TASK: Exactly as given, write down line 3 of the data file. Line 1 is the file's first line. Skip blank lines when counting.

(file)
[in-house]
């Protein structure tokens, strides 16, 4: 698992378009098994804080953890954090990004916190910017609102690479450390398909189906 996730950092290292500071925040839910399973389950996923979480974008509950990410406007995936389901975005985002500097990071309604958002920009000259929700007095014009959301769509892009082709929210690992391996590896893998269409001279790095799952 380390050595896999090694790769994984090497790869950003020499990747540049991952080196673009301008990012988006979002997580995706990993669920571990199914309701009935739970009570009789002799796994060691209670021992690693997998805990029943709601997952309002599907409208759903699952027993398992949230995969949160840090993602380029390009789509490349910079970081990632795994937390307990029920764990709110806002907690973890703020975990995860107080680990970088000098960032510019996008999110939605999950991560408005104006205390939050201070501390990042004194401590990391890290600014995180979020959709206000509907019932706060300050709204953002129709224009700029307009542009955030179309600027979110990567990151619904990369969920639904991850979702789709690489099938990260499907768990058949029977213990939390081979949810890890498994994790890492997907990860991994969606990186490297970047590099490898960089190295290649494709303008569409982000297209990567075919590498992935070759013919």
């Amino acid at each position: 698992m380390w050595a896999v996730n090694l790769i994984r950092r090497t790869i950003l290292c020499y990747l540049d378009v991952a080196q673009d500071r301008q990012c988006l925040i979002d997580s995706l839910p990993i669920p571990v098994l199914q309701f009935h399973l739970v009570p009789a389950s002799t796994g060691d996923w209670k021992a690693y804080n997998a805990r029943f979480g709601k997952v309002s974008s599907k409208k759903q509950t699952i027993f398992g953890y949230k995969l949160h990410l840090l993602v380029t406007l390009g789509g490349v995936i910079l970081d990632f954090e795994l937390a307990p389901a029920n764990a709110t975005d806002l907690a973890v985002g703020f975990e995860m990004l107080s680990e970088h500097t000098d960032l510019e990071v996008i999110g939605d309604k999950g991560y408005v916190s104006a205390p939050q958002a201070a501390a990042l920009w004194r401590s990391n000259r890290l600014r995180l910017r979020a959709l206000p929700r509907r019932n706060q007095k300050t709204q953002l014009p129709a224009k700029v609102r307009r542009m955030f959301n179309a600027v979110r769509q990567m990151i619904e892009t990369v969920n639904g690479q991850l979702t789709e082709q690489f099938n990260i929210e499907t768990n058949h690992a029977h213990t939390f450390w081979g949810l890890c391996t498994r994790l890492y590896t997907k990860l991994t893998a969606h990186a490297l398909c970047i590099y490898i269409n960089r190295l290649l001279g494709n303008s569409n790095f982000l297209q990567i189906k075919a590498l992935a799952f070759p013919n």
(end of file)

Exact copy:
């Amino acid at each position: 698992m380390w050595a896999v996730n090694l790769i994984r950092r090497t790869i950003l290292c020499y990747l540049d378009v991952a080196q673009d500071r301008q990012c988006l925040i979002d997580s995706l839910p990993i669920p571990v098994l199914q309701f009935h399973l739970v009570p009789a389950s002799t796994g060691d996923w209670k021992a690693y804080n997998a805990r029943f979480g709601k997952v309002s974008s599907k409208k759903q509950t699952i027993f398992g953890y949230k995969l949160h990410l840090l993602v380029t406007l390009g789509g490349v995936i910079l970081d990632f954090e795994l937390a307990p389901a029920n764990a709110t975005d806002l907690a973890v985002g703020f975990e995860m990004l107080s680990e970088h500097t000098d960032l510019e990071v996008i999110g939605d309604k999950g991560y408005v916190s104006a205390p939050q958002a201070a501390a990042l920009w004194r401590s990391n000259r890290l600014r995180l910017r979020a959709l206000p929700r509907r019932n706060q007095k300050t709204q953002l014009p129709a224009k700029v609102r307009r542009m955030f959301n179309a600027v979110r769509q990567m990151i619904e892009t990369v969920n639904g690479q991850l979702t789709e082709q690489f099938n990260i929210e499907t768990n058949h690992a029977h213990t939390f450390w081979g949810l890890c391996t498994r994790l890492y590896t997907k990860l991994t893998a969606h990186a490297l398909c970047i590099y490898i269409n960089r190295l290649l001279g494709n303008s569409n790095f982000l297209q990567i189906k075919a590498l992935a799952f070759p013919n």